What do you do as a therapist when a client suddenly seems to be in a past life regression?


by Paul Vereshack M.D.
(Notwithstanding his M.D. Dr. Vereshack is not a licensed physician)

This is one of the hardest questions for me, and the answer is that I don't know what to do in any strictly knowledgeable sense.

The safe response would be simply to say to the client at the end of their sequence, that I do not believe in past life regression, then to refer them on to someone who does.

The next safest answer is to tell them of my disbelief but offer to continue my work with them promising to try and maintain an open mind.

While I do not believe in past life regression, I can't lay claim to ultimate knowledge of the universe's processes. I know that on the one hand I feel shame around my own lack of total awareness in this and other areas, while on the other hand I pride myself on being therapeutically grounded in what I see as "reality".

What to do?

Being an explorer, I would continue the work, with constant reference to a healthy skepticism and the application of basic clinical experience.

First I would observe the quality of the process to see if there might be other possible causes for this kind of regression. I would look for such things as a psychotic delusion. I would watch for other clues in this area, such as any disorder of thought, like loosening of associations, unusual tangential thinking, etc.

Next I would watch for the sense of the past life regression's integrity, looking for such things as an overall sense of reality, coherence, logic etc. I would want to see if the experience was unusually histrionic and overblown which might give me a clue to any possible hysterical dissociative base. In the last century there were many instances of florid symptoms appearing when the therapist expected them to do so, especially during demonstrations to other colleagues!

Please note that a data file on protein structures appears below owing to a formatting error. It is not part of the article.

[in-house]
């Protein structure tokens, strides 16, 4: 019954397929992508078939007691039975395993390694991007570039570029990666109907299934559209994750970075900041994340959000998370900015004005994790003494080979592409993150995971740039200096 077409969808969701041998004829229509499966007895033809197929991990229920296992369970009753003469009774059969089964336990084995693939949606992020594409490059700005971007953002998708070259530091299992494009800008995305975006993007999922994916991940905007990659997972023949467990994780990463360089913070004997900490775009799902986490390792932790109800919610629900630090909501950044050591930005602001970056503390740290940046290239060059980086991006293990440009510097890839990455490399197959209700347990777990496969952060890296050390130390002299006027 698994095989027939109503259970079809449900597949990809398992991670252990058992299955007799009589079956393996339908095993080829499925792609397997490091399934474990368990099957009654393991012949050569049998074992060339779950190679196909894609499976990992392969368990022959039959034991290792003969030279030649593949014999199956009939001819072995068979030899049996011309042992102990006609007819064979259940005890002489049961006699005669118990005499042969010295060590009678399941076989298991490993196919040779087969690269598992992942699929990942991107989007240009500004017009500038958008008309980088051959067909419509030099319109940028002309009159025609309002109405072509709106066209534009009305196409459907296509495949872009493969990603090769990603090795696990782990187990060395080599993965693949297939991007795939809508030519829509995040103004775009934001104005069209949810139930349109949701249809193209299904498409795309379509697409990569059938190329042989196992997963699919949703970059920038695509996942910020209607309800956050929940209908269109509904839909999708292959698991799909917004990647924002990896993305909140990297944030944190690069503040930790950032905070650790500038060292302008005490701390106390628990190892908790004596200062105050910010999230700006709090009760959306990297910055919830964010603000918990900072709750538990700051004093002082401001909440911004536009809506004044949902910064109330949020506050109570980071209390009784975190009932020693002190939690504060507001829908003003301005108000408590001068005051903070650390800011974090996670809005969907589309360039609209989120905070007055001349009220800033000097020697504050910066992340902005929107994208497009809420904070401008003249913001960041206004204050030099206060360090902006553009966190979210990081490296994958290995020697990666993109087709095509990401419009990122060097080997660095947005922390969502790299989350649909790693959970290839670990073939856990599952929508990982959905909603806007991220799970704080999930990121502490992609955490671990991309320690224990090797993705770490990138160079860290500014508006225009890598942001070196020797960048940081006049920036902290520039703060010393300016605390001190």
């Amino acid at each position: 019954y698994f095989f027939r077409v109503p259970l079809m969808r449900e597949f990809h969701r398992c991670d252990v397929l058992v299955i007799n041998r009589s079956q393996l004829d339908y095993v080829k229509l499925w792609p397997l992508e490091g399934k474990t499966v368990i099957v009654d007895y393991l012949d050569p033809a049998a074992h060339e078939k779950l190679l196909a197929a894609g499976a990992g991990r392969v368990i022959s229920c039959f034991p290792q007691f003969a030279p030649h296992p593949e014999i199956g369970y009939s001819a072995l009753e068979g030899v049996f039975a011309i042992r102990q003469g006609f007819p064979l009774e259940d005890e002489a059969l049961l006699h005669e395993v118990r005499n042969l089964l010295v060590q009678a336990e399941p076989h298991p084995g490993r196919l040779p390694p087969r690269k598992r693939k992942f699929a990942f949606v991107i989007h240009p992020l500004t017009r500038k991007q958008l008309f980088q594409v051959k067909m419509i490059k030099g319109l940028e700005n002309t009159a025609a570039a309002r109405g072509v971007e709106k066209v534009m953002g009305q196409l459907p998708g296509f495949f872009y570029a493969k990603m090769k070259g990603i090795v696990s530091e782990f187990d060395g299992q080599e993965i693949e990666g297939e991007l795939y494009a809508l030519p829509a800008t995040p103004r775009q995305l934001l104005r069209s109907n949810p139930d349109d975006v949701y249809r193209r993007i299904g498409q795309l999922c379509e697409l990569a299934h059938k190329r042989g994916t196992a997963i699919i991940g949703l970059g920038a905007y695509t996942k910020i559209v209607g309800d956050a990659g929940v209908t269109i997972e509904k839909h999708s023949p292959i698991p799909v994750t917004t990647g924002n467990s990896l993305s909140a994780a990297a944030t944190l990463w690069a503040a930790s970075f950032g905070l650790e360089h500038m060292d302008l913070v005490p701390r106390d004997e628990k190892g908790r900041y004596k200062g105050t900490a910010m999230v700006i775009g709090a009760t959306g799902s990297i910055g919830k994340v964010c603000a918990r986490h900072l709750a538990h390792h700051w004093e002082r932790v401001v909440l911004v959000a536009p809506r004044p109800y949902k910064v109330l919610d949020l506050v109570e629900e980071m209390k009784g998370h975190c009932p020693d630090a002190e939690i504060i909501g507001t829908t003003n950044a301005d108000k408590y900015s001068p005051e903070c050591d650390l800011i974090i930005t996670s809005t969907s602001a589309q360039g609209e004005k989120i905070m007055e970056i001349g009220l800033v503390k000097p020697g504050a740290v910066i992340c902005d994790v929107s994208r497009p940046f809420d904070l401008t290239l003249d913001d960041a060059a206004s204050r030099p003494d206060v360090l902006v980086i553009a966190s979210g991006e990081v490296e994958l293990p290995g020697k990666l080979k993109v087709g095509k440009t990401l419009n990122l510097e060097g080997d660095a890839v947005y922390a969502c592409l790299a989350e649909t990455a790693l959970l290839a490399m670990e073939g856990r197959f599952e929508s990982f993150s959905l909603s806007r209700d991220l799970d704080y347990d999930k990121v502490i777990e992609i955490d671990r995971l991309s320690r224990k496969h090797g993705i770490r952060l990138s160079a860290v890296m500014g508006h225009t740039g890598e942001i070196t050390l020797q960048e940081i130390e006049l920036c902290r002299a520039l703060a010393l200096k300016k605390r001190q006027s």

At this point I recommend a review of the more subtle symptoms in Schizophrenia and in Hysterical Dissociative states.

Even if everything seemed to make good sense, I would probably continue to see the past life regression as a symbolic statement of an earlier problem in the primal sense. I would perhaps in my own mind treat the production as a dream sequence and let my clients work their way through it.

It is a fact that in play therapy children may work their way through a fantasy and heal without the therapist ever having to make actual interpretations of the symbolism.

If relief were obtained (believing in openness with my clients) I would point out the possibility that this "reliving" might be a symbolic experience.

I would do this in a gentle way, trying not to be dogmatic and hurtful toward something that I don't truly understand. Thus I would try and prevent the client, "spinning out" into more and more florid past life experiences, and the possibility that they might ultimately be building for themselves a deeper and deeper belief system rooted in avoidance.

At the same time, knowing that I don't have the final answer, I would be respectful of the client's beliefs.

Thus I would try to walk the line between respecting something I didn't comprehend on the one hand, while on the other, trying not to be sucked in to something which might be an avoidance.

If the client is showing definite signs of improvement and their personality remains stable, it would I think be very arrogant of any therapist to be rigid in the face of such growth.

I see myself as a medically and psychiatrically trained therapist and thus as having a very solid bias toward what I would call work that is grounded in reality.

I am at the same time very aware that my ship is small and that the Universe is large, and that I am in the end powerfully ignorant. I am also aware that with each passing year I am more and more believing in, and marveling at, what might be called "psychic" events, i.e. that we are all broadcasting and receiving on levels I would never have given any credibility to as a medical student.

The sub atomic ground of things, the void, it's laws and processes awe and entice me. Until I know for certain however that any given process does in fact exist, I will open myself to examining it, but I will not unqualifiably base my client's mental or physical health in such "unusual" phenomena.

If you want to travel with me, you will have to put up with what I would call a healthy and unwavering skepticism, and my "narrowness" of view.

Paul Vereshack

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